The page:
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AN APPRAISAL ON THE SOCIAL WELFARE PROGRAMMES ON HANDICAPPED PERSONS

CHAPTER ONE

INTRODUCTION

The issue of welfare services in Nigeria exist with the motive of assisting the handicapped persons to help themselves. Government has the right to protect and foster the interest of the citizens by finding solutions to the social problems of the handicapped persons in the society. Handicap refers to problems a person with disability or impairment encounters in interacting with the environment; it may be caused by physical, mental or sensory factors and render a person abnormal in society. However, the World Health Organisation defines the term “handicap” as any restriction or lack of ability to perform an activity in a manner or within a range considered normal for a human being (World Health Organisation, 1996).

Cultures around the world have nearly similar perceptions or ideas of what a ‘normal’ human body is, when there is deviation from that ‘normal’ the society can react in any of the following manner; shock, embarrassment, pity and denial. Being handicapped may range from a person’s inability to walk on both feet unaided, talk, hear, to seeing without glasses which makes the impaired persons to suffer an inferiority complex as well as limitations in the degree of participation in the normal life of the community either by being partially or totally excluded (Momoh, 1997). Apparently, there is no society that exists without the handicapped or disabled persons. Their powerlessness or vulnerability stems from inability to compete or equate with other members of the society as a result of some physical impairment. However, the government and even the non-governmental organisations (NGOs) have put in place some welfare services and packages in order to bridge the gap between the handicapped and non-handicapped persons in the society.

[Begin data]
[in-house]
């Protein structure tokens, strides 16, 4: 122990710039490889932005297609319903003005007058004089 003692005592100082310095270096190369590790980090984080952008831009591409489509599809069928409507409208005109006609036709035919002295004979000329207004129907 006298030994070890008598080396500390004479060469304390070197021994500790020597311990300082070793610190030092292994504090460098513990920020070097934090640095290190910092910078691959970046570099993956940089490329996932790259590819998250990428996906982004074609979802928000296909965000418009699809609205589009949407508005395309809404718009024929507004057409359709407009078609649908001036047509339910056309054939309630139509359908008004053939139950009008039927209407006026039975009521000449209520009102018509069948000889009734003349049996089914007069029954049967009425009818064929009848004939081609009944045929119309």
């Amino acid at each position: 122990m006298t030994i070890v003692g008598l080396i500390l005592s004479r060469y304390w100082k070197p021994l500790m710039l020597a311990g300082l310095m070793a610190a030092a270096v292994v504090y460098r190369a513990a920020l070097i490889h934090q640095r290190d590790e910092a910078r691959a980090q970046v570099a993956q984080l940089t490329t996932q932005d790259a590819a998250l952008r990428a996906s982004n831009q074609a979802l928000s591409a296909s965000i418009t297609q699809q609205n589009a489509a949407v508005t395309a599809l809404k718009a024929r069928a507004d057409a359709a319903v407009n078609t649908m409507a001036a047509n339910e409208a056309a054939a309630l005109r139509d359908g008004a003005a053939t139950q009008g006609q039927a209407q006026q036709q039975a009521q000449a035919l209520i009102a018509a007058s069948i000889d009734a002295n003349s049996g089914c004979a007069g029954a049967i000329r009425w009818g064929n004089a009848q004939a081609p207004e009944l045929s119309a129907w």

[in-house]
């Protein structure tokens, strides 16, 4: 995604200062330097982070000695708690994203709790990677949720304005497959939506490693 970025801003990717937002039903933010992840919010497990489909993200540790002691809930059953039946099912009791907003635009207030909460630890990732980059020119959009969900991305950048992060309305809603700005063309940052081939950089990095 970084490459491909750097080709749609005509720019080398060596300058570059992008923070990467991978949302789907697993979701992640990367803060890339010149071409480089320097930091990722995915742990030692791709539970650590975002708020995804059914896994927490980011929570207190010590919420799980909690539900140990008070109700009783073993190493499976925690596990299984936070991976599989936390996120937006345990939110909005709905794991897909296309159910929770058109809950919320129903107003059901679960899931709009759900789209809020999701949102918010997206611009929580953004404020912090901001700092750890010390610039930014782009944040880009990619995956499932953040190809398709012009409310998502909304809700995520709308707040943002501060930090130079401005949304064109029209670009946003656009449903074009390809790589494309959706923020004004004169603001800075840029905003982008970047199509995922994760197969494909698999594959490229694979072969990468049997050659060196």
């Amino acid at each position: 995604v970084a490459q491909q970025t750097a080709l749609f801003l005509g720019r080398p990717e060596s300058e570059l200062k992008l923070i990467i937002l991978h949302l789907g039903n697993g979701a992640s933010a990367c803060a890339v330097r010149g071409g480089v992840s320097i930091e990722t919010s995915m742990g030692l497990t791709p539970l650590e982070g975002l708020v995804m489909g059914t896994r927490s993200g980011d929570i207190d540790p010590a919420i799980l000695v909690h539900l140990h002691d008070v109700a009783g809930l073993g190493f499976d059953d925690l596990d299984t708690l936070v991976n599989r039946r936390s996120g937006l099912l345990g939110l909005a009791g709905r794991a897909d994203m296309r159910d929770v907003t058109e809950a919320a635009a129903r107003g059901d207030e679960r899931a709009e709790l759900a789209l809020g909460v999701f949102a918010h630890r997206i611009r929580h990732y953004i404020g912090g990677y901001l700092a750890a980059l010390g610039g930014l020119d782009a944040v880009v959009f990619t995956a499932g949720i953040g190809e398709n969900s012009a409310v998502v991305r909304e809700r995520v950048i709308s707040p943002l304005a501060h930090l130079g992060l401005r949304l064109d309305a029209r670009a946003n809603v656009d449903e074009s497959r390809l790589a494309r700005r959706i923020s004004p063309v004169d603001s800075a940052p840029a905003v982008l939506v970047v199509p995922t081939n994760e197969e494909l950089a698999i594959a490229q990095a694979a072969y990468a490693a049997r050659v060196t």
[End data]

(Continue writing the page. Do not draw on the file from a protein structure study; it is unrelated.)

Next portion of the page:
Welfare on the other hand includes all such activities as its objective and embraces not merely a section but the whole society as its field of operation. The welfare services by the government include areas like health, education, housing, transportation and social security. To fulfil these responsibilities, the government has to develop vision, mission, ethic statements and guidelines to serve as a yardstick to measure its success (Ekpe and Mamah, 1997). Thus the government has a vital role as the handicapped individuals and groups are dependent on the government for protection, care and survival. Welfare services whether in Nigeria or elsewhere is an essentiality in the society. Welfare is the general good of the whole society without any reference to a particular evil or evils, and without any distinction between high and low, and rich and poor. It is the poor and the needy, the helpless and the under-privileged, the underdeveloped and the unfortunate who require to be attended to and all welfare activities are meant to supply this attention and care so that they may attain normal average standard of life activity. Any state or government worth the name has to look to the welfare of the people, including of course the poorest and the helpless (Ade, 1986)